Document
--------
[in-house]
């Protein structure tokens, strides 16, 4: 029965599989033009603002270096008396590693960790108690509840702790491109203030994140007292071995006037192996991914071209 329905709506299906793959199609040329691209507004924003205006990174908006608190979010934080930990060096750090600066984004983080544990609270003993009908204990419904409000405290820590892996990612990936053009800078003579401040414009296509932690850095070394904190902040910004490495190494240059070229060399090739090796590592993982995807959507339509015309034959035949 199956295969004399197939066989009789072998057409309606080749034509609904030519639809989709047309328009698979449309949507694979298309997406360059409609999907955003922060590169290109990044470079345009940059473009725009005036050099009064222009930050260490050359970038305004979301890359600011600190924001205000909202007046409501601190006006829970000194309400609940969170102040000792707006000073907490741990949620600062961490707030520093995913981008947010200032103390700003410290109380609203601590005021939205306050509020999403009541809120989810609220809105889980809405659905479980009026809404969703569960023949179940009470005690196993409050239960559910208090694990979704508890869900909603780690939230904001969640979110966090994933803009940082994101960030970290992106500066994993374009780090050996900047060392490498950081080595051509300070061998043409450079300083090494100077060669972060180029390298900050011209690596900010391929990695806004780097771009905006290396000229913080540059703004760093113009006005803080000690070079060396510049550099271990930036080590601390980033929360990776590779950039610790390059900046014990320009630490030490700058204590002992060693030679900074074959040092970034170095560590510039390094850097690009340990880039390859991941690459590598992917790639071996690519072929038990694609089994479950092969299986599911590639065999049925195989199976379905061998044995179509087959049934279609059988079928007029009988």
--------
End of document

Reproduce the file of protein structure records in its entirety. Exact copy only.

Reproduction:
[in-house]
């Protein structure tokens, strides 16, 4: 029965599989033009603002270096008396590693960790108690509840702790491109203030994140007292071995006037192996991914071209 329905709506299906793959199609040329691209507004924003205006990174908006608190979010934080930990060096750090600066984004983080544990609270003993009908204990419904409000405290820590892996990612990936053009800078003579401040414009296509932690850095070394904190902040910004490495190494240059070229060399090739090796590592993982995807959507339509015309034959035949 199956295969004399197939066989009789072998057409309606080749034509609904030519639809989709047309328009698979449309949507694979298309997406360059409609999907955003922060590169290109990044470079345009940059473009725009005036050099009064222009930050260490050359970038305004979301890359600011600190924001205000909202007046409501601190006006829970000194309400609940969170102040000792707006000073907490741990949620600062961490707030520093995913981008947010200032103390700003410290109380609203601590005021939205306050509020999403009541809120989810609220809105889980809405659905479980009026809404969703569960023949179940009470005690196993409050239960559910208090694990979704508890869900909603780690939230904001969640979110966090994933803009940082994101960030970290992106500066994993374009780090050996900047060392490498950081080595051509300070061998043409450079300083090494100077060669972060180029390298900050011209690596900010391929990695806004780097771009905006290396000229913080540059703004760093113009006005803080000690070079060396510049550099271990930036080590601390980033929360990776590779950039610790390059900046014990320009630490030490700058204590002992060693030679900074074959040092970034170095560590510039390094850097690009340990880039390859991941690459590598992917790639071996690519072929038990694609089994479950092969299986599911590639065999049925195989199976379905061998044995179509087959049934279609059988079928007029009988």